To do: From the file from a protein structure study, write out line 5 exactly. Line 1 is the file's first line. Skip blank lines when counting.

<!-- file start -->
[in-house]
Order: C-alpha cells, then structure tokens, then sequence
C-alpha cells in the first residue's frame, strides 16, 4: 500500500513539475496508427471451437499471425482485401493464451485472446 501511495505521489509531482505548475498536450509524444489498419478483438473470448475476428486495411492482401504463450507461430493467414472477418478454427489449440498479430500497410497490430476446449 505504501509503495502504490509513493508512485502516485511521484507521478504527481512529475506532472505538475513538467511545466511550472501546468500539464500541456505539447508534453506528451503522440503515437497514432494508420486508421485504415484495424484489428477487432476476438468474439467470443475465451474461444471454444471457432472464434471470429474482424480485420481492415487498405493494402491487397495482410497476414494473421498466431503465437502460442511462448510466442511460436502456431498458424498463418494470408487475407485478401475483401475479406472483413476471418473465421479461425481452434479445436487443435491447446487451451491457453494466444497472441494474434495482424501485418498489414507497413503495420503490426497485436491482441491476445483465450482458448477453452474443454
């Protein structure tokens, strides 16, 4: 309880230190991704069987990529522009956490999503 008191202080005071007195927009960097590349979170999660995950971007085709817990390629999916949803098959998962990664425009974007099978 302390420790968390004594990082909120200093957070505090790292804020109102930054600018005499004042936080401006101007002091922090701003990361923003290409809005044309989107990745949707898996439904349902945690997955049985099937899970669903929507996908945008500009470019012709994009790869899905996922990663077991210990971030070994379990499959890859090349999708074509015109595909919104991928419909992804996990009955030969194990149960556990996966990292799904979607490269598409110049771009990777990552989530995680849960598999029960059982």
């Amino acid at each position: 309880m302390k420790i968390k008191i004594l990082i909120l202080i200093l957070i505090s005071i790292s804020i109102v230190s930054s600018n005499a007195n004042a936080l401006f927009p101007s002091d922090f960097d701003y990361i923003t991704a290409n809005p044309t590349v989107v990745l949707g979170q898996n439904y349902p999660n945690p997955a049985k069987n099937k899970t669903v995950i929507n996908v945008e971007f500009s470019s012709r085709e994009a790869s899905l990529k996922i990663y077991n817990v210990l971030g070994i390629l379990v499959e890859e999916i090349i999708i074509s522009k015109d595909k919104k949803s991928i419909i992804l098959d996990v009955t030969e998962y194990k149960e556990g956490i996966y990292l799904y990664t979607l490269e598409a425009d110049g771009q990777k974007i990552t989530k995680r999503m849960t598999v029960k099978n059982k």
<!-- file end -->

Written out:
């Amino acid at each position: 309880m302390k420790i968390k008191i004594l990082i909120l202080i200093l957070i505090s005071i790292s804020i109102v230190s930054s600018n005499a007195n004042a936080l401006f927009p101007s002091d922090f960097d701003y990361i923003t991704a290409n809005p044309t590349v989107v990745l949707g979170q898996n439904y349902p999660n945690p997955a049985k069987n099937k899970t669903v995950i929507n996908v945008e971007f500009s470019s012709r085709e994009a790869s899905l990529k996922i990663y077991n817990v210990l971030g070994i390629l379990v499959e890859e999916i090349i999708i074509s522009k015109d595909k919104k949803s991928i419909i992804l098959d996990v009955t030969e998962y194990k149960e556990g956490i996966y990292l799904y990664t979607l490269e598409a425009d110049g771009q990777k974007i990552t989530k995680r999503m849960t598999v029960k099978n059982k």